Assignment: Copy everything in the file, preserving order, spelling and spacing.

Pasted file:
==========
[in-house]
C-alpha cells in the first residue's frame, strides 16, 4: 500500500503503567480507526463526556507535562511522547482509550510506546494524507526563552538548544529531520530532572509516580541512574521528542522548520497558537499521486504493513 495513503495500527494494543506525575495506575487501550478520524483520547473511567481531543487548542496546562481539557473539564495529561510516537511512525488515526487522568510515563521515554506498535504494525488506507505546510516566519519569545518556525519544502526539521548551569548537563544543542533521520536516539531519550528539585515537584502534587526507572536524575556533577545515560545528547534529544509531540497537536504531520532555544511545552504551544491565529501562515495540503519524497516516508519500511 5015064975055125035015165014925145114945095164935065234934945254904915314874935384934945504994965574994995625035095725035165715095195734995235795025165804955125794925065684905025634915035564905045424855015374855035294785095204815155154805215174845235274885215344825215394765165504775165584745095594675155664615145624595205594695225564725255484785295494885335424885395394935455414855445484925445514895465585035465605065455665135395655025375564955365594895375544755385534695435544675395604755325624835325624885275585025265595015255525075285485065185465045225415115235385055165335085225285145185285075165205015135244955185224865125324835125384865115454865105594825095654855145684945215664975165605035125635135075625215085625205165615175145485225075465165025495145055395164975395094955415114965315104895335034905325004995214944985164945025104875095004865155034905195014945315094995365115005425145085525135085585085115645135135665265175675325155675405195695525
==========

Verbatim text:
[in-house]
C-alpha cells in the first residue's frame, strides 16, 4: 500500500503503567480507526463526556507535562511522547482509550510506546494524507526563552538548544529531520530532572509516580541512574521528542522548520497558537499521486504493513 495513503495500527494494543506525575495506575487501550478520524483520547473511567481531543487548542496546562481539557473539564495529561510516537511512525488515526487522568510515563521515554506498535504494525488506507505546510516566519519569545518556525519544502526539521548551569548537563544543542533521520536516539531519550528539585515537584502534587526507572536524575556533577545515560545528547534529544509531540497537536504531520532555544511545552504551544491565529501562515495540503519524497516516508519500511 5015064975055125035015165014925145114945095164935065234934945254904915314874935384934945504994965574994995625035095725035165715095195734995235795025165804955125794925065684905025634915035564905045424855015374855035294785095204815155154805215174845235274885215344825215394765165504775165584745095594675155664615145624595205594695225564725255484785295494885335424885395394935455414855445484925445514895465585035465605065455665135395655025375564955365594895375544755385534695435544675395604755325624835325624885275585025265595015255525075285485065185465045225415115235385055165335085225285145185285075165205015135244955185224865125324835125384865115454865105594825095654855145684945215664975165605035125635135075625215085625205165615175145485225075465165025495145055395164975395094955415114965315104895335034905325004995214944985164945025104875095004865155034905195014945315094995365115005425145085525135085585085115645135135665265175675325155675405195695525